THERE ARE TIMES when I suspect the world may come to an end before most of us are ready to—which would have the advantage at least of our not having to leave, one by one, while the party is still going strong—but most of the time I believe that the world will manage somehow to survive us, and that has its advantages too. I suppose Judy and I will keep on living in Vermont because after all these years it's hard to imagine living anywhere else, and as long as the dreams keep being dreamed, I suppose I will go on writing books. They never reach as wide a public as I would like—too religious for secular readers, I suspect, and too secular for religious ones—but in the end justice is almost always done in literary matters, I believe, and if they are worth enduring, they will endure. Who can say? Humanly speaking, in fact, who can say for sure about anything? And yet there are some things I would be willing to bet maybe even my life on.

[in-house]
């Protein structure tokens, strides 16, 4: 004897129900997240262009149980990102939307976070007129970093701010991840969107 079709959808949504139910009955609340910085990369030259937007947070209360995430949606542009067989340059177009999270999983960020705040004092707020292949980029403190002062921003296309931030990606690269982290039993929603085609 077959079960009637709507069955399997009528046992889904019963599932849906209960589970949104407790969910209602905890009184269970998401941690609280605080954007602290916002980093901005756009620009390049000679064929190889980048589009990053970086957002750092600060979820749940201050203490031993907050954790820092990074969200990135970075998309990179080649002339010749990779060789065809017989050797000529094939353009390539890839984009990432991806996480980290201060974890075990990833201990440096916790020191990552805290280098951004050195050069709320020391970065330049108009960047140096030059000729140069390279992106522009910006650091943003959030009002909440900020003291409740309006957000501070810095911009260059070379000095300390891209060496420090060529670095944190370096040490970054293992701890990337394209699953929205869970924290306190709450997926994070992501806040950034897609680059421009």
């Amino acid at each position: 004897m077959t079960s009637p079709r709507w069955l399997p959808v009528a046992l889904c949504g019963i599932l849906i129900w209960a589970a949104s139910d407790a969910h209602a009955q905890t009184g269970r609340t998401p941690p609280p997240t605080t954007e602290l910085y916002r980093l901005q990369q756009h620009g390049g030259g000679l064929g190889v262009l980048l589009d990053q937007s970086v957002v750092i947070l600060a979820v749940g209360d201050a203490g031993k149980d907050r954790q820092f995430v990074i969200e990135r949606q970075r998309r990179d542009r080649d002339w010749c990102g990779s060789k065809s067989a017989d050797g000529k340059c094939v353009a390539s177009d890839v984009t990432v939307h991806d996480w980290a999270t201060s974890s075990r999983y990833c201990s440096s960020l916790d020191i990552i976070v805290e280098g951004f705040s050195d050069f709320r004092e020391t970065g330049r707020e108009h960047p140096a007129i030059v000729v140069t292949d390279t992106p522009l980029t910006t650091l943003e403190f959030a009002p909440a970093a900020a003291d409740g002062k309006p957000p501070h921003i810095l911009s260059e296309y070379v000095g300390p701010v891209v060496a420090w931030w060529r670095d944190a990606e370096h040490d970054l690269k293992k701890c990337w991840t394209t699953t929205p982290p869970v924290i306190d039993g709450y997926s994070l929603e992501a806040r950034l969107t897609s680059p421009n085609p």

That life is grace, for instance—the givenness of it, the fathomlessness of it, the endless possibilities of its becoming transparent to something extraordinary beyond itself. That—as I picked up somewhere in Jung and whittled into the ash stick I use for tramping around through the woods sometimes—vocatus atque non vocatus Deus aderit, which I take to mean that in the long run, whether you call on him or don't call on him, God will be present with you. That if we really had our eyes open, we would see that all moments are key moments. That he who does not love remains in death. That Jesus is the Word made flesh who dwells among us full of grace and truth. On good days I might add a few more to the list. On bad days it's possible there might be a few less.
-Originally published in Now and Then